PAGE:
Remember our little problem with point particles being unable to account for interactions?

### Introduction

Well, the String Theory proposed to generalize the idea of the fundamental constituent entity to 1-dimension. What it means is that String Theory suggests that little strings of the size of the Planck length are the elementary objects, not the elementary particles. All the elementary particles can be described as strings with different quantum states. There is a rather famous analogy of these theoretical strings to the strings of a violin.

As different vibrations of a string on a violin produce different notes, in a similar way, different quantum states of a string give rise to all the possible elementary particles, be it an electron or a quark or a gluon.

## Loop Quantum Gravity

On a larger scale, you do not see strings, they look like the elementary particles, which we are well familiar with. You may ask what these strings are made up of. Well, they are not made of anything but they themselves make everything.

For example, in a Standard Model, a chair is made up of wood, which in turn comprise different molecules, which themselves are made of different atoms comprising of electrons, protons made of quarks and neutrons also formed by quarks. But what are these quarks and electrons have in their ultimate breakdown? Explorations of new avatars of the mysterious "moonshine" relating mock modular forms, sporadic simple groups, algebraic geometry, and string vacua has been a subject of significant recent interest at Stanford.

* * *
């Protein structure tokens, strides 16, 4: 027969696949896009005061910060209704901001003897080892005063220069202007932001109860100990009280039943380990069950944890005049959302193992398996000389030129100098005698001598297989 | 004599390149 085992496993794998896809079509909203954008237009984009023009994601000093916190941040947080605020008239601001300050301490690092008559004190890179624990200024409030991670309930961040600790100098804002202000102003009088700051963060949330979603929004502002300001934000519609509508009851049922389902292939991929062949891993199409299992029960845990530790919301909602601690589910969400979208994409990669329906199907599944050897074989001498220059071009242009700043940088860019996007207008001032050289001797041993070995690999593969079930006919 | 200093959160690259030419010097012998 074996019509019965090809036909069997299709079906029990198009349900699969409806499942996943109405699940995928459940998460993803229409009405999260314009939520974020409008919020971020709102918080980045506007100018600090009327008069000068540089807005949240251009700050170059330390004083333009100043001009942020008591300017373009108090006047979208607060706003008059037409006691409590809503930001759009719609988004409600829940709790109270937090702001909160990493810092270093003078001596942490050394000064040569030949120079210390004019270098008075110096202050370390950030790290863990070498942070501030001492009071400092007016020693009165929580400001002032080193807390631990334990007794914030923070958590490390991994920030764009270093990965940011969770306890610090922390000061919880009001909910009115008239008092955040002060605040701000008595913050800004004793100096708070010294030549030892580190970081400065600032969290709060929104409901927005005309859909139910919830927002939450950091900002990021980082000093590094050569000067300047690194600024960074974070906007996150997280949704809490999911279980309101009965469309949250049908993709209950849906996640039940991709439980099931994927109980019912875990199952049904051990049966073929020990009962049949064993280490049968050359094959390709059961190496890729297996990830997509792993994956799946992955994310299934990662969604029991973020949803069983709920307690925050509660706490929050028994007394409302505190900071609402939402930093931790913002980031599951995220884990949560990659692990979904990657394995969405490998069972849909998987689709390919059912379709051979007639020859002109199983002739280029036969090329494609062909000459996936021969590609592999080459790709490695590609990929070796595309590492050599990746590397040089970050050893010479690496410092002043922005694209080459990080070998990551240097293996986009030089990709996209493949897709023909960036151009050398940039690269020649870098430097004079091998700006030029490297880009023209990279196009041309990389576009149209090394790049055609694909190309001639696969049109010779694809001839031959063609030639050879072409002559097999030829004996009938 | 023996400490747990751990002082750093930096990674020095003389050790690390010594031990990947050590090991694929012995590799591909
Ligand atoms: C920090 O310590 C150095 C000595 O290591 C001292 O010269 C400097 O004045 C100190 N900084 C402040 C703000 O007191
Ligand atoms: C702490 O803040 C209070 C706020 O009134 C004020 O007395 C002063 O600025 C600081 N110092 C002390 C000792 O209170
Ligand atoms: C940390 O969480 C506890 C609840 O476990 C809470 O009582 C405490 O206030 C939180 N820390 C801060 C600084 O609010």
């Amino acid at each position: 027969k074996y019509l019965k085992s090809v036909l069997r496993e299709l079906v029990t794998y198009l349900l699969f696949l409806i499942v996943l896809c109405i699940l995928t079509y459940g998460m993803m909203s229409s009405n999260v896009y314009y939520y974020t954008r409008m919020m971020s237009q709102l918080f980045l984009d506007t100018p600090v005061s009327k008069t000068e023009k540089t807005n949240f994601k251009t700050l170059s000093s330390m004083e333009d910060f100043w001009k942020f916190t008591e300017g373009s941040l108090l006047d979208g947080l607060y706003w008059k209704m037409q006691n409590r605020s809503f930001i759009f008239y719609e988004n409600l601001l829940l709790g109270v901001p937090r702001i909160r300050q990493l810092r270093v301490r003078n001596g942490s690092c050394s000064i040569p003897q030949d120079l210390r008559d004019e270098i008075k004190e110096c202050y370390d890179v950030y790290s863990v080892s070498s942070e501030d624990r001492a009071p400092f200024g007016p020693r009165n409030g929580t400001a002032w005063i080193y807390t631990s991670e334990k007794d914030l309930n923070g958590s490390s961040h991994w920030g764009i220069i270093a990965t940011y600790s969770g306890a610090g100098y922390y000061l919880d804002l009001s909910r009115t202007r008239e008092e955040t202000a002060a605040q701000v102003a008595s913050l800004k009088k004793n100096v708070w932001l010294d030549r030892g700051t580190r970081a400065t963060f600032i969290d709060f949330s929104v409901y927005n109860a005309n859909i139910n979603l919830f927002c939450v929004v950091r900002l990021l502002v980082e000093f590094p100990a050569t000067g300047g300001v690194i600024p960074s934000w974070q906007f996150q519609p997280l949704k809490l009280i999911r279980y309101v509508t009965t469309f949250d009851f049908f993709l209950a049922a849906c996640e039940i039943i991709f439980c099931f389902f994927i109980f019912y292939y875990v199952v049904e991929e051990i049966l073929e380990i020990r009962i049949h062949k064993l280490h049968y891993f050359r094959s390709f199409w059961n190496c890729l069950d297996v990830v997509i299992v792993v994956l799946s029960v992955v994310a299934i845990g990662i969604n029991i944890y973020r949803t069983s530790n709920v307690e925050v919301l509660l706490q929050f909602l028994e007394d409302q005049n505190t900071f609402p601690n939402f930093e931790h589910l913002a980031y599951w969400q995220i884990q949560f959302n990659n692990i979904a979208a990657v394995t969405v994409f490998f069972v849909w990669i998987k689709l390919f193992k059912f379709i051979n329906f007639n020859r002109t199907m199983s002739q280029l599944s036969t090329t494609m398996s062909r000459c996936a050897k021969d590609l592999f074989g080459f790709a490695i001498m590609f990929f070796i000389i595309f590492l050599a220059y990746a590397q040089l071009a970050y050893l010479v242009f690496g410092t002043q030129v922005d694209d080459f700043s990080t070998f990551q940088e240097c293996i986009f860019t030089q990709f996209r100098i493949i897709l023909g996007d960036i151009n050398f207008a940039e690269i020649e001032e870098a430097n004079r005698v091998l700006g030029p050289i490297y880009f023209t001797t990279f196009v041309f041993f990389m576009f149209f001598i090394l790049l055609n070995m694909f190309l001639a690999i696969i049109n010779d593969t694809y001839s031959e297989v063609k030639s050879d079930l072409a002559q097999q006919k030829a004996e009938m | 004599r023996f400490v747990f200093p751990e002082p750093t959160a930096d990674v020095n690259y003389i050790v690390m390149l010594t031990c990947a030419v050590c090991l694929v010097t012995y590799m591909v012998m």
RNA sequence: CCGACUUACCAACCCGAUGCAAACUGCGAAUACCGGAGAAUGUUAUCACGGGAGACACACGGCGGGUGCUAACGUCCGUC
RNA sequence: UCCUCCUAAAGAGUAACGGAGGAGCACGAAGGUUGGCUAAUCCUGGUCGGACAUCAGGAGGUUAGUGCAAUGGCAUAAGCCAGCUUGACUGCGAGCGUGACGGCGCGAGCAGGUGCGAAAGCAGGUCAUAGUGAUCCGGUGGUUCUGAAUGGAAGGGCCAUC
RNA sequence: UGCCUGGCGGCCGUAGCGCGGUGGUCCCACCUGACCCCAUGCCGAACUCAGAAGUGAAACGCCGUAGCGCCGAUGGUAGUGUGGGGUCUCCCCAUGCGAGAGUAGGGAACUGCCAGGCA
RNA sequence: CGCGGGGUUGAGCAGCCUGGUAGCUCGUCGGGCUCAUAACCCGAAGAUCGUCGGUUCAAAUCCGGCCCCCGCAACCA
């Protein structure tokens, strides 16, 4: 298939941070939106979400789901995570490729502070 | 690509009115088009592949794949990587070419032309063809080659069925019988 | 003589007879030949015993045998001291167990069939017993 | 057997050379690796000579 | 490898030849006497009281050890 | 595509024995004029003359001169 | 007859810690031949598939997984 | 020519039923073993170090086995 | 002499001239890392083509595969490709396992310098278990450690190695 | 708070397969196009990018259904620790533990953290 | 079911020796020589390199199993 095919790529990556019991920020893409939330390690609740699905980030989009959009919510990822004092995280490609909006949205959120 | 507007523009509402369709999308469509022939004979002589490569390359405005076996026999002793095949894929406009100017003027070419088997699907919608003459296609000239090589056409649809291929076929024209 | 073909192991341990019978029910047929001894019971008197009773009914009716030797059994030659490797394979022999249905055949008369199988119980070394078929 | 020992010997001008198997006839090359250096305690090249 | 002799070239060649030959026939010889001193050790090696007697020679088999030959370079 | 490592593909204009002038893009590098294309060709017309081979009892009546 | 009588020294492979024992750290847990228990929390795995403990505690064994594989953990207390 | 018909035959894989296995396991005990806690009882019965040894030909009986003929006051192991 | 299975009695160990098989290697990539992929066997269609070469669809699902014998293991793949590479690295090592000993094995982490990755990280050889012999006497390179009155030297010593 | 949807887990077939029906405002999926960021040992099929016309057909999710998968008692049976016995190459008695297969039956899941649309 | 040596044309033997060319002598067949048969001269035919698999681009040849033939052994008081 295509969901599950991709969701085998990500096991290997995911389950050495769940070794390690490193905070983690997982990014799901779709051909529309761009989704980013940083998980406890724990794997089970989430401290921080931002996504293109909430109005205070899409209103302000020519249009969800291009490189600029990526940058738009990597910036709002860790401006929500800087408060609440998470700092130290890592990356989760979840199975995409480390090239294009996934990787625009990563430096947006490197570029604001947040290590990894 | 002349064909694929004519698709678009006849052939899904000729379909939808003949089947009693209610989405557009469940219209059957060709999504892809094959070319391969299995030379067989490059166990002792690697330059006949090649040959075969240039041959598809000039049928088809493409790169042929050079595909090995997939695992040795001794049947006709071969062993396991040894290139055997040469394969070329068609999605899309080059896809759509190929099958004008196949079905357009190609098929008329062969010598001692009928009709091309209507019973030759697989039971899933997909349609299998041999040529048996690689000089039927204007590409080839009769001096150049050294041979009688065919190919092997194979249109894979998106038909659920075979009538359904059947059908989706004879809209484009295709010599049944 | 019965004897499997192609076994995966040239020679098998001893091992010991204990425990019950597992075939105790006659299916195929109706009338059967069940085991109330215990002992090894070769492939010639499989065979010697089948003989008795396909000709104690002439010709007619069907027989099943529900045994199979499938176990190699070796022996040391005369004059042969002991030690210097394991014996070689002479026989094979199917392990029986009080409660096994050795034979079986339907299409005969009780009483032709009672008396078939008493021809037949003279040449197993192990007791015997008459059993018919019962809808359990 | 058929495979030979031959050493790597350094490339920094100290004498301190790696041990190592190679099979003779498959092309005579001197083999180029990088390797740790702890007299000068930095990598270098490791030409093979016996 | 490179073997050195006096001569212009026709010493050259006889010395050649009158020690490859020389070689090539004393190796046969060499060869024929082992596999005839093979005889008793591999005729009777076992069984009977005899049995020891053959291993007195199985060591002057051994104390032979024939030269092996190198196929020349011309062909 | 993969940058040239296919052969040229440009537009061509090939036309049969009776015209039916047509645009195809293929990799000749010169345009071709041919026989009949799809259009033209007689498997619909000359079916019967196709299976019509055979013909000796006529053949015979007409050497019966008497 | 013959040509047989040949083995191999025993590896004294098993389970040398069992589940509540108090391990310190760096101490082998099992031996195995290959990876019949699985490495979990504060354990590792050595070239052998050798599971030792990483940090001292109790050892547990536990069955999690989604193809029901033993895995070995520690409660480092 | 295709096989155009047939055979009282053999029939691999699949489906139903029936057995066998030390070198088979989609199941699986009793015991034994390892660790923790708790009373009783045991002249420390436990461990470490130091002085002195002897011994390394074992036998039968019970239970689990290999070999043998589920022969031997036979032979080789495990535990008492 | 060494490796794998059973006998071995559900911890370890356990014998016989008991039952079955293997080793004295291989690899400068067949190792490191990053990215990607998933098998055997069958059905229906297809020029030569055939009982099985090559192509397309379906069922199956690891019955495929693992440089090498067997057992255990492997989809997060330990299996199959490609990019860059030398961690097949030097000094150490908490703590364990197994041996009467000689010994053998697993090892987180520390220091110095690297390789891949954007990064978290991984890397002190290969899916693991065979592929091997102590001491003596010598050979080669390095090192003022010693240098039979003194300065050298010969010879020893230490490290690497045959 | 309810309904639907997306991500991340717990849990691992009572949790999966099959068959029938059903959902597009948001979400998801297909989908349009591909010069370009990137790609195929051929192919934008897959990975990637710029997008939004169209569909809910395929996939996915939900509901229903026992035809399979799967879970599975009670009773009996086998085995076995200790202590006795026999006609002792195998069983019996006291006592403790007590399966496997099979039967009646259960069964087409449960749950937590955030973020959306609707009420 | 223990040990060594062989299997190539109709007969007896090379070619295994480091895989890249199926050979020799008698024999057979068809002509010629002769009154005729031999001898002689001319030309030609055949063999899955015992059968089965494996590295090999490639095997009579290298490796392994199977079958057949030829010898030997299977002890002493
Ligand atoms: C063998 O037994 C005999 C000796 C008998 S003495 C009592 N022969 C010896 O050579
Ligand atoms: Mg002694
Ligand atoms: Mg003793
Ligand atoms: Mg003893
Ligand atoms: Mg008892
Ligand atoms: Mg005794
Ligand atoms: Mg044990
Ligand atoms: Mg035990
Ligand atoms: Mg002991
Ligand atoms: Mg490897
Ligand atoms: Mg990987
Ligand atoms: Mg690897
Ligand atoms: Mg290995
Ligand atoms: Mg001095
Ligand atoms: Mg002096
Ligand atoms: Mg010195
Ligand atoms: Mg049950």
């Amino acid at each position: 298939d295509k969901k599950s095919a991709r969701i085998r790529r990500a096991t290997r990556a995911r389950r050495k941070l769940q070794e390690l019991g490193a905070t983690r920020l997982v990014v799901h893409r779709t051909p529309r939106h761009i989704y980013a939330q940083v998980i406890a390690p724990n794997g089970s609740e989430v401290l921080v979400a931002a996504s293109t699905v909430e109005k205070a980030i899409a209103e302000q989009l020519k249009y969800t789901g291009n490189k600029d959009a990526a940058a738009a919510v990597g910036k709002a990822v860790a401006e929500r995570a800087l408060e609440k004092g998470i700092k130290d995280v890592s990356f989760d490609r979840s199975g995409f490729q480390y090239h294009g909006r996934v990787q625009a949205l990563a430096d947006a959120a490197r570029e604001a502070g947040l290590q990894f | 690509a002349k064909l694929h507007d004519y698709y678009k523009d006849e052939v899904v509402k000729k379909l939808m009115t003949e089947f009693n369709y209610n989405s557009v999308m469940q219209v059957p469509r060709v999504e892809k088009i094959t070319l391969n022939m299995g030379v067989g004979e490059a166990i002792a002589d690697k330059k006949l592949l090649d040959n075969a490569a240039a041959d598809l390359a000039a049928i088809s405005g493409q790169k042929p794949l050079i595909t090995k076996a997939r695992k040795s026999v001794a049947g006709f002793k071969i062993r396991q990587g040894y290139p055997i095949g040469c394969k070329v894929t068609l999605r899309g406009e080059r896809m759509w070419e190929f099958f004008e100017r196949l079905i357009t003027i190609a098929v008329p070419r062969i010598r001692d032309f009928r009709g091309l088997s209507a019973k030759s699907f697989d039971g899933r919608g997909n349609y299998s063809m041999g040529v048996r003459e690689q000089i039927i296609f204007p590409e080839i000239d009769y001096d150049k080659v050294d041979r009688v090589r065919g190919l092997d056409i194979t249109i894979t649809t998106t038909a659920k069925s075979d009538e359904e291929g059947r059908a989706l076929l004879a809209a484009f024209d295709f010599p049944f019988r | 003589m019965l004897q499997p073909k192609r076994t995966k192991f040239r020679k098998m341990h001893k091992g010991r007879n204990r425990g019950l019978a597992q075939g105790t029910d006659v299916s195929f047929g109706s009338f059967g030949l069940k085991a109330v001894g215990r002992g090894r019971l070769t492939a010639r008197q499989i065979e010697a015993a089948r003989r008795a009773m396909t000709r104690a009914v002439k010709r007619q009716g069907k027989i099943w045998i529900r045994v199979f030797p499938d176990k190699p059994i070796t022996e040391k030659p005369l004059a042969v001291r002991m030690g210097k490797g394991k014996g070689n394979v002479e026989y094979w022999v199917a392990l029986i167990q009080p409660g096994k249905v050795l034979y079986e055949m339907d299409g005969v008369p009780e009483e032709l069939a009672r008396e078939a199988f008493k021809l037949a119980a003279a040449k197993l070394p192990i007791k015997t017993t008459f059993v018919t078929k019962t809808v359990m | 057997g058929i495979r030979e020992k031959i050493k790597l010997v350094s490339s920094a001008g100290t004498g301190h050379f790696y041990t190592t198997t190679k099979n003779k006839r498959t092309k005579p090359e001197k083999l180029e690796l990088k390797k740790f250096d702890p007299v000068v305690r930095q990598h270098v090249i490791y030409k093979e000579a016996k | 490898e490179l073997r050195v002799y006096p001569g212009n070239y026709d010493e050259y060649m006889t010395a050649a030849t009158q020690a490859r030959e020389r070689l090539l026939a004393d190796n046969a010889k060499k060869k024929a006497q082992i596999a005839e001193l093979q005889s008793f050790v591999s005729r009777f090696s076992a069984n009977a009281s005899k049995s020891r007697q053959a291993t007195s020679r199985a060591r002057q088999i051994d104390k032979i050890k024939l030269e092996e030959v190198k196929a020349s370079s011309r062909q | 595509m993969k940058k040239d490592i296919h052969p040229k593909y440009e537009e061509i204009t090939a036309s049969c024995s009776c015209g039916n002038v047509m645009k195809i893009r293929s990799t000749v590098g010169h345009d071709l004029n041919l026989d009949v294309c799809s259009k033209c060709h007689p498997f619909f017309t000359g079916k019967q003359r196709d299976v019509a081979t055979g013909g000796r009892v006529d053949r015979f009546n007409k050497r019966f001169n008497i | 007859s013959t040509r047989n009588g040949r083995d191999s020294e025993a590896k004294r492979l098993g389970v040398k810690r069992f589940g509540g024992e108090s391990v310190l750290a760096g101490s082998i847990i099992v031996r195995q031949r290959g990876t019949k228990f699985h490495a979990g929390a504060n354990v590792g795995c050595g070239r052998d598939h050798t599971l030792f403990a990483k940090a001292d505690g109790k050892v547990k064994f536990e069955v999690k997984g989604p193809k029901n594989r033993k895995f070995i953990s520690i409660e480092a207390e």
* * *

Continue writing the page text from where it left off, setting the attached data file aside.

String theory has enjoyed tremendously fruitful interactions with modern mathematics. Some of the simplest and most interesting questions in number theory and geometry involve counting for instance, determining numbers of integer solutions to certain equations. Many mathematical concepts trace their origins to everyday experience, from astronomy to mechanics. Remarkably, ideas from quantum theory turn out to carry tremendous mathematical power too, even though we have little intuition dealing with elementary particles.

He received his Ph. D from the University of Texas at Austin in His research interests range from phenomenological questions in cosmology and particle physics to formal questions in quantum field theory and string theory. Currently, he is interested in extracting clues about fundamental physics from cosmological observations.

Liam McAllister is a professor at Cornell University. D from Stanford University in He is interested in using string theory to understand the early universe, and in developing compactifications of string theory that lead to realistic four-dimensional physics. Two dimensional conformal field theories CFTs have a very powerful property called modular invariance, which relates the high and low temperature limits of the theory.

This can give nontrivial relations between the low-energy spectrum of the theory and the high-energy spectrum.